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Schedule inequities on display this week with A’s hosting Yankees in New York’s one trip West

There will never be a time when the three American League West teams located on the eastern rim of the Pacific Ocean – the A’s, the Mariners and the Angels – won’t have troubling schedules.

They are about 1,500 miles from the other two teams in their division, Texas and Houston, and further still from the rest of the American League venues.

The question we pose here today is why the schedule makers insist on making things worse than they already are.

The Yankees, who come to town for three games beginning Tuesday, are in Oakland as the middle stop in a three-city West Coast swing. They’ve been to Seattle, and next they head to Anaheim.

The Orioles have already had a three-city junket to the West Coast. The Red Sox, in July, and the Rays in late August and early September, will do likewise.

Such a schedule makes it easy for those teams, minimizing the amount of mileage each accrues and leaving them with just two cross country flights for the AL West portion of the schedule – one to the West Coast and one back to the East Coast. With a day off mid-trip and another after after, it’s as close to a piece of cake as schedule makers can devise.

How many of the West Coast teams have reciprocal deals? None. The A’s, the Angels and the Mariners each must take three separate trips to say they’ve visited those same four cities. Oakland, for example, had Tampa Bay and Boston on an April trip, but their trip to New York was coupled with stops in Cleveland and Seattle. The trip to Baltimore later in the year will also include a stop in Detroit.

The city breakdown for the Angels and the Mariners is a little different, but the basics are the same. The Angels may have the most ludicrous of trips to visit one of those four East Coast cities, heading to Seattle and Milwaukee before making it to Tampa Bay.

It’s subtle, but it’s East Coast bias at a substantial level. The three West Coast teams are always going to have to fly the most miles, but by this kind of discriminatory scheduling, the Major League Baseball makes it worse than it has to.

There was a time in the 1980s and 1990 when the A’s could generally count on a three-city Baltimore-Boston-New York trip, but as the number of teams have expanded, the number of divisions has increased to three and interleague play has become season-long, that seems to have gone.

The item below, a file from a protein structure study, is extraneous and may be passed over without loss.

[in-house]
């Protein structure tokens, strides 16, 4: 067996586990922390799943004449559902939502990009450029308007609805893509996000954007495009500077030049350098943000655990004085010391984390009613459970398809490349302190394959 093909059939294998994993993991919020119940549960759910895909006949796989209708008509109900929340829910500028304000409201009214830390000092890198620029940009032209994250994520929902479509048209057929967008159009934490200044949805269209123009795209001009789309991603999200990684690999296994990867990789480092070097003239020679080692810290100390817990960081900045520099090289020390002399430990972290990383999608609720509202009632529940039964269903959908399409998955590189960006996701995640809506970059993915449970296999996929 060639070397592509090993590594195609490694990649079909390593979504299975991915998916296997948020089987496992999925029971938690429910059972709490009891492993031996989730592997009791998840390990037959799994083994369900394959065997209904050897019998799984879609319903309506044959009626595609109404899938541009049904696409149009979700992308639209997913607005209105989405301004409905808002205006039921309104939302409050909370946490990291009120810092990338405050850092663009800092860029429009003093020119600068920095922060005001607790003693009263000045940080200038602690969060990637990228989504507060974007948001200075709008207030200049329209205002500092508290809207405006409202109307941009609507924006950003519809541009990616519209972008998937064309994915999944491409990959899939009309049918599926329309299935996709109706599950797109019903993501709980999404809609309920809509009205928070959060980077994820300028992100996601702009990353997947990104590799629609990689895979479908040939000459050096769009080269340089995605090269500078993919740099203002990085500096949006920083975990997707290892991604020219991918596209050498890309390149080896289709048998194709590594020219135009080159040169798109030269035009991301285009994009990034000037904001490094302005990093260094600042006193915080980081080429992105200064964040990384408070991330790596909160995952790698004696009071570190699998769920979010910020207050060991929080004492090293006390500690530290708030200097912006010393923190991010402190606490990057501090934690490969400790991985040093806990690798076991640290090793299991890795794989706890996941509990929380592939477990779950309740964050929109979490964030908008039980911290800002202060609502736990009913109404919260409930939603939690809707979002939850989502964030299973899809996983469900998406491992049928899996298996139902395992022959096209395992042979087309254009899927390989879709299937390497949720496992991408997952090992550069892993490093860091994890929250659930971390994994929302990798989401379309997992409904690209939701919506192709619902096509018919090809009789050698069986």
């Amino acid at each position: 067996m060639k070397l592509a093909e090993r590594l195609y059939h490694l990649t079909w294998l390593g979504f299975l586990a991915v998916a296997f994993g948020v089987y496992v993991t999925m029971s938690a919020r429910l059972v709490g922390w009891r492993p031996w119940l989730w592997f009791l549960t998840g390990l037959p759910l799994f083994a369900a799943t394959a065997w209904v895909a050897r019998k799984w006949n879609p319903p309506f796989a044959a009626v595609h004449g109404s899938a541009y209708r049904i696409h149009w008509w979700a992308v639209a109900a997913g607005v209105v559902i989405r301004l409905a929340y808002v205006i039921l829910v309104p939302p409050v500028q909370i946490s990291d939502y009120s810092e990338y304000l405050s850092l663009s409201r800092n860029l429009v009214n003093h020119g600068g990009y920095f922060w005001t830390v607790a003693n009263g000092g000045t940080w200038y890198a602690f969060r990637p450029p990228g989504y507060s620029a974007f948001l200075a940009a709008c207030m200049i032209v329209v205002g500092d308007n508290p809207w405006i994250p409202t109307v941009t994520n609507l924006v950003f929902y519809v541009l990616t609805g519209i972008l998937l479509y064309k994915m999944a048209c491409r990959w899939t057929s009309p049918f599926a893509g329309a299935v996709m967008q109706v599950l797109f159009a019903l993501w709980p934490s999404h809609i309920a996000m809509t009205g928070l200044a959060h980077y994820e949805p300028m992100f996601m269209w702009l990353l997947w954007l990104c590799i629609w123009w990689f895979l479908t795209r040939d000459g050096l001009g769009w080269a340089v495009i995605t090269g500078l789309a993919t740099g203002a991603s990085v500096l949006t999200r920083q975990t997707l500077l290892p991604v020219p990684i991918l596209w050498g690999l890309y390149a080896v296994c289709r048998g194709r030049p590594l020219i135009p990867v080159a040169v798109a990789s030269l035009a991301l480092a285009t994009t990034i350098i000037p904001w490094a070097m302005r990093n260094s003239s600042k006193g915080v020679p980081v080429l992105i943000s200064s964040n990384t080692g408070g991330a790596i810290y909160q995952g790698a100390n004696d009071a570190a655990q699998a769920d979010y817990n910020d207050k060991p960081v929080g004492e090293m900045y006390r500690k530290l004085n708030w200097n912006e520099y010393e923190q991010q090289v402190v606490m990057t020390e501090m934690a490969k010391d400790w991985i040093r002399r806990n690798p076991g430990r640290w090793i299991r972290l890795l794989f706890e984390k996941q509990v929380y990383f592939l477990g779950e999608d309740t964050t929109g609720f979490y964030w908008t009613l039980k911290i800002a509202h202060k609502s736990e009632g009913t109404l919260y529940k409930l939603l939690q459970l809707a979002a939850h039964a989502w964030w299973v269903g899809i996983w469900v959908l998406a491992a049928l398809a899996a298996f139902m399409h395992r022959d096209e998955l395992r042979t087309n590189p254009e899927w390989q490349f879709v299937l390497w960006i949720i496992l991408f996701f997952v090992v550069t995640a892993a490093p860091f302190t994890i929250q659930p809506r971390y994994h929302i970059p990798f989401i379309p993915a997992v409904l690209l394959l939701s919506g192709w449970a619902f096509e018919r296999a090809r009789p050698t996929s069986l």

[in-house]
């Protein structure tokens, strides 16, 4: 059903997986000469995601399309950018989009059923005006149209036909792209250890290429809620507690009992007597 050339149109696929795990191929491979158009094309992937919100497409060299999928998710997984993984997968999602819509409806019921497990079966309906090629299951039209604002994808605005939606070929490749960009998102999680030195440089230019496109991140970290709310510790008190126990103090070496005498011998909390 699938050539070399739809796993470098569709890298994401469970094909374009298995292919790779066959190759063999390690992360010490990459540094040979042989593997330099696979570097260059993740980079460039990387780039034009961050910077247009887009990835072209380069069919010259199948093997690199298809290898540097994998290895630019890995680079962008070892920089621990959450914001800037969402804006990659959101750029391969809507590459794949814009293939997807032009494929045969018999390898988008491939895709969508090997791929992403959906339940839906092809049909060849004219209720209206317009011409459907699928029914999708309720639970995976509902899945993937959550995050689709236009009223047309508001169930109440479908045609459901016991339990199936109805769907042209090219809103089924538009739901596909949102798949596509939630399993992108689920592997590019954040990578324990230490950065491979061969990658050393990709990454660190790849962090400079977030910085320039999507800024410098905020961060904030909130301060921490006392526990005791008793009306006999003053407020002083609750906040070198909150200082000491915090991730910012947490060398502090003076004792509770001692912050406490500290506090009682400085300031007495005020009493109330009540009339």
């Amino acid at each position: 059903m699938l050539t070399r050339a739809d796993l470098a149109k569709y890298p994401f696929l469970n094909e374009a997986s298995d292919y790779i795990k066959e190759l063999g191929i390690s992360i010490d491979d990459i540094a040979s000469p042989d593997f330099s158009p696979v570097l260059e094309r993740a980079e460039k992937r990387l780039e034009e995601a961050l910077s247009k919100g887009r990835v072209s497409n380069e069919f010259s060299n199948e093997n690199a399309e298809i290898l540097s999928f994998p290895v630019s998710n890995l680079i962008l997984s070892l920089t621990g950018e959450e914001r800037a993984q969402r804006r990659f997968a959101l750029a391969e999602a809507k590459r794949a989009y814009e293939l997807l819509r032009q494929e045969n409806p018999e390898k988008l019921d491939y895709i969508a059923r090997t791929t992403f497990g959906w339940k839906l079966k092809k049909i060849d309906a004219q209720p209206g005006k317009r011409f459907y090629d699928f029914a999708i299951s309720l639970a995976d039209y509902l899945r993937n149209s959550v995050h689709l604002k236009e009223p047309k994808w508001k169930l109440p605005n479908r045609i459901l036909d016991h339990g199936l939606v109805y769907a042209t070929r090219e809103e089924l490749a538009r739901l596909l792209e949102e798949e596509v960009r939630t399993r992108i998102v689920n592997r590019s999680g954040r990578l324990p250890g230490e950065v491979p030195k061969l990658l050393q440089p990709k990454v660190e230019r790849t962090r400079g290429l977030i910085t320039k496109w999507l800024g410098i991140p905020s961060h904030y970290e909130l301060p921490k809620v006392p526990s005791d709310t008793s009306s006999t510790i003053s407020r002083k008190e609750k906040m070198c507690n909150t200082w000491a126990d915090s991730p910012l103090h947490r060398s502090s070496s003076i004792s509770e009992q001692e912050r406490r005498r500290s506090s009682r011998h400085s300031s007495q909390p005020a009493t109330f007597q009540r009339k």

It should return, because the West Coast teams have enough built-in scheduling issues as it is. The A’s, for example, have five different trips to the Eastern Time Zone. And with the addition of Houston to the AL West this year, there are a total of six stops in the state of Texas for each West Coast team.

The West Coasters would be getting a break if they could play the Rangers and the Astros as part of a combined trip, but that hasn’t been deemed important. The A’s had one Texas-Houston trip this season, but that’s it and the other four stops will be combined with trips to other cities.

The Angels have it even worse. They have no conjoined Texas-Houston series, so they have to fly to into and out of the State of Texas six different times. That’s a joke.

You can bet that Angels manager Mike Scioscia doesn’t see the humor in it. It’s a good bet that he, A’s manager Bob Melvin and Mariners’ manager Eric Wedge would supplicate themselves at the altar of MLB in New York if they thought it would bring about any change.

There are always going to be schedule inequities with the bulk of Major League Baseball teams concentrated in the Eastern and Central time zones. But it’s time somebody in the scheduling department of the commissioner’s office did something to level the playing field a bit.

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Bonds’ future

Interesting news coming out of Tampa, where it appears the Rays are considering signing Barry Bonds. Gotta say, I didn’t see this one coming, and it’s worth wondering how serious Bonds would be about lacing up his shoes for this group.

The one thing we would know for sure if this deal comes to fruition is that Bonds cares far more about collecting his 3,000th hit than he is in pursuing his first World Series ring. The Rays are no longer the dregs of the American League East, but short of a miracle, they aren’t about to win this division, either.

Buster Olney, an ESPN baseball analyst who is as respected as anyone in baseball, thinks a Bonds addition would be a good move, and lists four reasons why he feels that way. Here would be my two main arguments against Olney’s reasoning.

1. Bonds won’t play for chump change — the figure I keep hearing is that he won’t settle for anything less than $10 million — and the Rays aren’t rich. Moreover, I don’t think he’d be as much of a gate attraction as people think, especially in Tampa. Much of the clinentele for the Rays is the retired crowd, and it seems the older generation is more inclinced to take a stand against Bonds’ indictment for perjury by not buying tickets.

2. Yes, Tampa Bay’s young and developing hitters could learn patience from Bonds, but they would also learn how to thumb their noses at any authority. Simply put, Bonds is a clubhouse cancer (hate to use that word, but it fits) on teams that aren’t in contention, so it’s not hard to see him having a negative impact on Tampa’s young players.

The fact that the Rays are even a consideration indicates that Bonds is getting itchy, and that is surprising. Believe me, come July some team will decide it needs just one more bat to get to the promised land, and then the offers will come. I would argue that Bonds will have a better opportunity to land in a playoff-type situation if he continues to wait. Obviously, we’re about to find out whether he’s as patient off the field as he is on it.